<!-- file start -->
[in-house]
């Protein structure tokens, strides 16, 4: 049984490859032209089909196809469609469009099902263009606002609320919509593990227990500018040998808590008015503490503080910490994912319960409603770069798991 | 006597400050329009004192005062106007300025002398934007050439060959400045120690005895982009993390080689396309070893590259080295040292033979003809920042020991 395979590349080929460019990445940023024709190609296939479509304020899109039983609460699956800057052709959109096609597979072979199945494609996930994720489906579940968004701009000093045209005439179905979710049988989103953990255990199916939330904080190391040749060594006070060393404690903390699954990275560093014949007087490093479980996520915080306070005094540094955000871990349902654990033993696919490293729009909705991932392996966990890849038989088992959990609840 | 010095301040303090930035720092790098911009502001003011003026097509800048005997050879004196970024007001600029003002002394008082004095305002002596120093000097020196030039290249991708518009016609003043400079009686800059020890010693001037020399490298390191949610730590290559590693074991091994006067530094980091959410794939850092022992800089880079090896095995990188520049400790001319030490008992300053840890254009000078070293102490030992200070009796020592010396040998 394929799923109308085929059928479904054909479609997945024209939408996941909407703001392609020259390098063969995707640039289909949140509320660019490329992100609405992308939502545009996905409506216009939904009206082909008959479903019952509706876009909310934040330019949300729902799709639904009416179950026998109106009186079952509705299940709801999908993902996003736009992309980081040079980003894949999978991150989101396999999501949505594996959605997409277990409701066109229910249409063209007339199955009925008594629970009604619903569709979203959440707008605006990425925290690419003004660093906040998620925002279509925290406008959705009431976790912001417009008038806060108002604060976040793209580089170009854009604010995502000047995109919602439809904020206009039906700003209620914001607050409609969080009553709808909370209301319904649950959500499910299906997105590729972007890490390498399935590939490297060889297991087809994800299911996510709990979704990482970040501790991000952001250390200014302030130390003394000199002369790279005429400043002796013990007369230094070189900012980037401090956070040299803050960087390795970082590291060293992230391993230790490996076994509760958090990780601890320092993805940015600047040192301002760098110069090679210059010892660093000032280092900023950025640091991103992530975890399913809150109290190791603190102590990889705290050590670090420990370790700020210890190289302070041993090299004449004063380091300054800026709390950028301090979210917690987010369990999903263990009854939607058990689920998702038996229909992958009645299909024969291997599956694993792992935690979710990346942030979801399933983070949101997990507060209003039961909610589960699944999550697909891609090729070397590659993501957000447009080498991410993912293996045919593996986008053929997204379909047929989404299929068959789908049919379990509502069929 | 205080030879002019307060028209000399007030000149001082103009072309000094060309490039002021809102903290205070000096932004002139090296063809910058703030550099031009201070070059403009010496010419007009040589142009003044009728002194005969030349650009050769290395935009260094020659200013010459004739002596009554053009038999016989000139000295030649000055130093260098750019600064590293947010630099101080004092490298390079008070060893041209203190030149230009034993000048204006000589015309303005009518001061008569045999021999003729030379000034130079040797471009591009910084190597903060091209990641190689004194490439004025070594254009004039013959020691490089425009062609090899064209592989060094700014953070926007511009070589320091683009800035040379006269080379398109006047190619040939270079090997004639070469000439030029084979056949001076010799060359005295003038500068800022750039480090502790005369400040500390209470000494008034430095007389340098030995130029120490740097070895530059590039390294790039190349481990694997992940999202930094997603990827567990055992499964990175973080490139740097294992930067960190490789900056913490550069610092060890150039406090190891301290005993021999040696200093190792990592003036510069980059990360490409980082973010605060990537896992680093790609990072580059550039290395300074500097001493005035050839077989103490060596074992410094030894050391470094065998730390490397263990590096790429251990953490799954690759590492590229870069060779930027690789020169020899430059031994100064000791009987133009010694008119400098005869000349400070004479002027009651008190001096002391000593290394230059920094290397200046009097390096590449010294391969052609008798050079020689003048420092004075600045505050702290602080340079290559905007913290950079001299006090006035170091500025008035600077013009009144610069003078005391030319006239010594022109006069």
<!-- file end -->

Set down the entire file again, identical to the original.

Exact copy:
[in-house]
């Protein structure tokens, strides 16, 4: 049984490859032209089909196809469609469009099902263009606002609320919509593990227990500018040998808590008015503490503080910490994912319960409603770069798991 | 006597400050329009004192005062106007300025002398934007050439060959400045120690005895982009993390080689396309070893590259080295040292033979003809920042020991 395979590349080929460019990445940023024709190609296939479509304020899109039983609460699956800057052709959109096609597979072979199945494609996930994720489906579940968004701009000093045209005439179905979710049988989103953990255990199916939330904080190391040749060594006070060393404690903390699954990275560093014949007087490093479980996520915080306070005094540094955000871990349902654990033993696919490293729009909705991932392996966990890849038989088992959990609840 | 010095301040303090930035720092790098911009502001003011003026097509800048005997050879004196970024007001600029003002002394008082004095305002002596120093000097020196030039290249991708518009016609003043400079009686800059020890010693001037020399490298390191949610730590290559590693074991091994006067530094980091959410794939850092022992800089880079090896095995990188520049400790001319030490008992300053840890254009000078070293102490030992200070009796020592010396040998 394929799923109308085929059928479904054909479609997945024209939408996941909407703001392609020259390098063969995707640039289909949140509320660019490329992100609405992308939502545009996905409506216009939904009206082909008959479903019952509706876009909310934040330019949300729902799709639904009416179950026998109106009186079952509705299940709801999908993902996003736009992309980081040079980003894949999978991150989101396999999501949505594996959605997409277990409701066109229910249409063209007339199955009925008594629970009604619903569709979203959440707008605006990425925290690419003004660093906040998620925002279509925290406008959705009431976790912001417009008038806060108002604060976040793209580089170009854009604010995502000047995109919602439809904020206009039906700003209620914001607050409609969080009553709808909370209301319904649950959500499910299906997105590729972007890490390498399935590939490297060889297991087809994800299911996510709990979704990482970040501790991000952001250390200014302030130390003394000199002369790279005429400043002796013990007369230094070189900012980037401090956070040299803050960087390795970082590291060293992230391993230790490996076994509760958090990780601890320092993805940015600047040192301002760098110069090679210059010892660093000032280092900023950025640091991103992530975890399913809150109290190791603190102590990889705290050590670090420990370790700020210890190289302070041993090299004449004063380091300054800026709390950028301090979210917690987010369990999903263990009854939607058990689920998702038996229909992958009645299909024969291997599956694993792992935690979710990346942030979801399933983070949101997990507060209003039961909610589960699944999550697909891609090729070397590659993501957000447009080498991410993912293996045919593996986008053929997204379909047929989404299929068959789908049919379990509502069929 | 205080030879002019307060028209000399007030000149001082103009072309000094060309490039002021809102903290205070000096932004002139090296063809910058703030550099031009201070070059403009010496010419007009040589142009003044009728002194005969030349650009050769290395935009260094020659200013010459004739002596009554053009038999016989000139000295030649000055130093260098750019600064590293947010630099101080004092490298390079008070060893041209203190030149230009034993000048204006000589015309303005009518001061008569045999021999003729030379000034130079040797471009591009910084190597903060091209990641190689004194490439004025070594254009004039013959020691490089425009062609090899064209592989060094700014953070926007511009070589320091683009800035040379006269080379398109006047190619040939270079090997004639070469000439030029084979056949001076010799060359005295003038500068800022750039480090502790005369400040500390209470000494008034430095007389340098030995130029120490740097070895530059590039390294790039190349481990694997992940999202930094997603990827567990055992499964990175973080490139740097294992930067960190490789900056913490550069610092060890150039406090190891301290005993021999040696200093190792990592003036510069980059990360490409980082973010605060990537896992680093790609990072580059550039290395300074500097001493005035050839077989103490060596074992410094030894050391470094065998730390490397263990590096790429251990953490799954690759590492590229870069060779930027690789020169020899430059031994100064000791009987133009010694008119400098005869000349400070004479002027009651008190001096002391000593290394230059920094290397200046009097390096590449010294391969052609008798050079020689003048420092004075600045505050702290602080340079290559905007913290950079001299006090006035170091500025008035600077013009009144610069003078005391030319006239010594022109006069």